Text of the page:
Pentagon names Russia a threat to increase budget says Russian media

US Secretary of Defense Ashton Carter hosts Press Conference

US Secretary of Defense Ashton Carter hosts Press Conference

EPA / Vostock-photo
U.S. Secretary of Defense Ashton Carter has named Russia among the five growing challenges the country faces along with China, Iran, North Korea and the threat of terrorism, the Russian online newspapers Gazeta.ru and Lenta.ru have reported. These Russian media outlets suggest that Carter has exaggerated this threat in order to convince legislators to adopt his desired military budget, which is currently being threatened by sequestration.

Speaking at a Senate hearing devoted to the U.S. military budget, Carter said that the current threat levels require a new approach to investments and operations.

The Pentagon urged legislators to allocate funds in the amount of $582.7 billion for the upcoming fiscal year. The military wants to use most of it – $523.9 billion – for modernization efforts, new purchases and other internal costs of the armed forces, and $58.8 billion for ongoing military operations abroad.

The Pentagon seeks to revive its budget

During the presidency of Barack Obama, the military department budget has gradually decreased and today it is threatened by budget sequestration due to a need to reduce costs.

At the Senate hearing, Carter explained that the sequestration would weaken the army. Speaking of Russia and China, the Pentagon head called them "our most stressing competitors," as they have both developed new modern military systems that potentially threaten U.S. advantages in certain areas.

According to Carter, the U.S. Defense Department is "taking a strong and balanced approach to deter Russian aggression" in Eastern Europe.

This is not the first time that Carter has used tough rhetoric to describe potential threats by Russia against Eastern Europe. The Defense Secretary claimed earlier that in response to Russian threats, the U.S. and its NATO allies are using a new operational plan.

Carter also noted that a growing China is no less a threat to U.S. interests in the region. According to him, China's growth in itself is "fine," but its "aggressive behavior is not."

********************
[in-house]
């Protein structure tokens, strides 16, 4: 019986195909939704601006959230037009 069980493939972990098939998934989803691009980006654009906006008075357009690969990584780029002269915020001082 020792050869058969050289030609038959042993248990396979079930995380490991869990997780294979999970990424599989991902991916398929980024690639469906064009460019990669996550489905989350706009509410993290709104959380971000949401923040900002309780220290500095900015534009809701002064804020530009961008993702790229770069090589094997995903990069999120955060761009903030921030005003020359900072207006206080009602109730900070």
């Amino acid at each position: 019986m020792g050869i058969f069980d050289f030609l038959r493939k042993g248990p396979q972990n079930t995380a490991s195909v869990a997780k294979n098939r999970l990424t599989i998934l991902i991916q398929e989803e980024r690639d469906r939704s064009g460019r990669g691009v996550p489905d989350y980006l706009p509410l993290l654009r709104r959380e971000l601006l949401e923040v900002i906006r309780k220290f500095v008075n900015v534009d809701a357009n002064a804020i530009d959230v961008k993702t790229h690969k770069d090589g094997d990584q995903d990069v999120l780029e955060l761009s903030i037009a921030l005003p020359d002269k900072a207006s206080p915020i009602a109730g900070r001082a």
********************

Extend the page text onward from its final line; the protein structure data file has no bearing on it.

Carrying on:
Carter has used strong terms to describe military challenges before, however,this year it has increased with theU.S. presidential election campaign lurking in the background. According to some experts, the Pentagon head hopes to retain his seat in the event that Hillary Clinton, the Democratic presidential front runner, wins the election.

Approximate threat

Alexander Perendzhiyev, a member of the Association of Military Political Scientists think tank, said in the interview with Gazeta.ru that a reduction in the budget would not greatly affect the combat readiness of the Americans.

“The United States already has a good material base, but these funds will be spent more effectively,” Perendzhiyev says. “It is now more expedient to spend money not on the creation of new weapons, but to upgrade and improve the existing [systems]."

Perendzhiyev said that when the Pentagon had more money, the United States "controlled anything and everything."

"Now it is faced with the task of controlling the most important threats and at the current level of funding they caneasily manage this," the expert said.

Meanwhile, Anatol Lieven, a professor of government at Georgetown University in Qatar, said in an editorial published by The New York Times on March 17 that allegations that Russia is a threat to the United States could be called “alarmism.”

Lieven cited the Kremlin's decision to beginwithdrawing Russian troops from Syria as an example that demonstrates it is interested in cooperation.

"The partial Russian military withdrawal at a time when the war has entered a tenuous cease-fire demonstrates the limits of Russia’s aims and Mr. Putin’s desire to work with — not against — the United States to achieve a settlement," wrote Lieven.

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